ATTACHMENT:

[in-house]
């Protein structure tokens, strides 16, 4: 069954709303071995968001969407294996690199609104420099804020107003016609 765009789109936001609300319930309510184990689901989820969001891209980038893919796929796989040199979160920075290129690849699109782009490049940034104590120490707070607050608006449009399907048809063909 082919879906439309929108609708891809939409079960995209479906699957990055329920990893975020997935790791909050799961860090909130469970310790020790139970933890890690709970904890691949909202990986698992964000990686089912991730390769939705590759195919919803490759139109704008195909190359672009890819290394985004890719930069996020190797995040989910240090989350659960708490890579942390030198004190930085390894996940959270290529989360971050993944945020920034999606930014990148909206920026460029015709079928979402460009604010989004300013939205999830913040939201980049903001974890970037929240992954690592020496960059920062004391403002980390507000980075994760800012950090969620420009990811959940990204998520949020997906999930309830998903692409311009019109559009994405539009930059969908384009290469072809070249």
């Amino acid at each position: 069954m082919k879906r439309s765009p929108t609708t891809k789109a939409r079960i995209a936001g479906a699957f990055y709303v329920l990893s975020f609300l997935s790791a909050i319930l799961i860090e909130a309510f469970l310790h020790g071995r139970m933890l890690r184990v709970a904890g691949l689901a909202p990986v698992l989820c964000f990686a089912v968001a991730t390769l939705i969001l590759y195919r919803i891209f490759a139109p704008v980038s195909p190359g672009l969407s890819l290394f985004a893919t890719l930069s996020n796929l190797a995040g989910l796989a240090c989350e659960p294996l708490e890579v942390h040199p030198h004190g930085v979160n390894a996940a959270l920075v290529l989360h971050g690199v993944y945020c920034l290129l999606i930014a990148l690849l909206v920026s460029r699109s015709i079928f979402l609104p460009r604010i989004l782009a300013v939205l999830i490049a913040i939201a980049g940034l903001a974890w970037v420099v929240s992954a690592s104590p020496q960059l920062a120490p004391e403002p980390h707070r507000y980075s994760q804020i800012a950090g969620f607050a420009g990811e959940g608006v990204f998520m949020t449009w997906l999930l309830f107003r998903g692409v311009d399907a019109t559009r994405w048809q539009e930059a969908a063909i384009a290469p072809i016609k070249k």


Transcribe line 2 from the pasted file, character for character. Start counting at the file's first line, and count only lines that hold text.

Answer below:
């Protein structure tokens, strides 16, 4: 069954709303071995968001969407294996690199609104420099804020107003016609 765009789109936001609300319930309510184990689901989820969001891209980038893919796929796989040199979160920075290129690849699109782009490049940034104590120490707070607050608006449009399907048809063909 082919879906439309929108609708891809939409079960995209479906699957990055329920990893975020997935790791909050799961860090909130469970310790020790139970933890890690709970904890691949909202990986698992964000990686089912991730390769939705590759195919919803490759139109704008195909190359672009890819290394985004890719930069996020190797995040989910240090989350659960708490890579942390030198004190930085390894996940959270290529989360971050993944945020920034999606930014990148909206920026460029015709079928979402460009604010989004300013939205999830913040939201980049903001974890970037929240992954690592020496960059920062004391403002980390507000980075994760800012950090969620420009990811959940990204998520949020997906999930309830998903692409311009019109559009994405539009930059969908384009290469072809070249």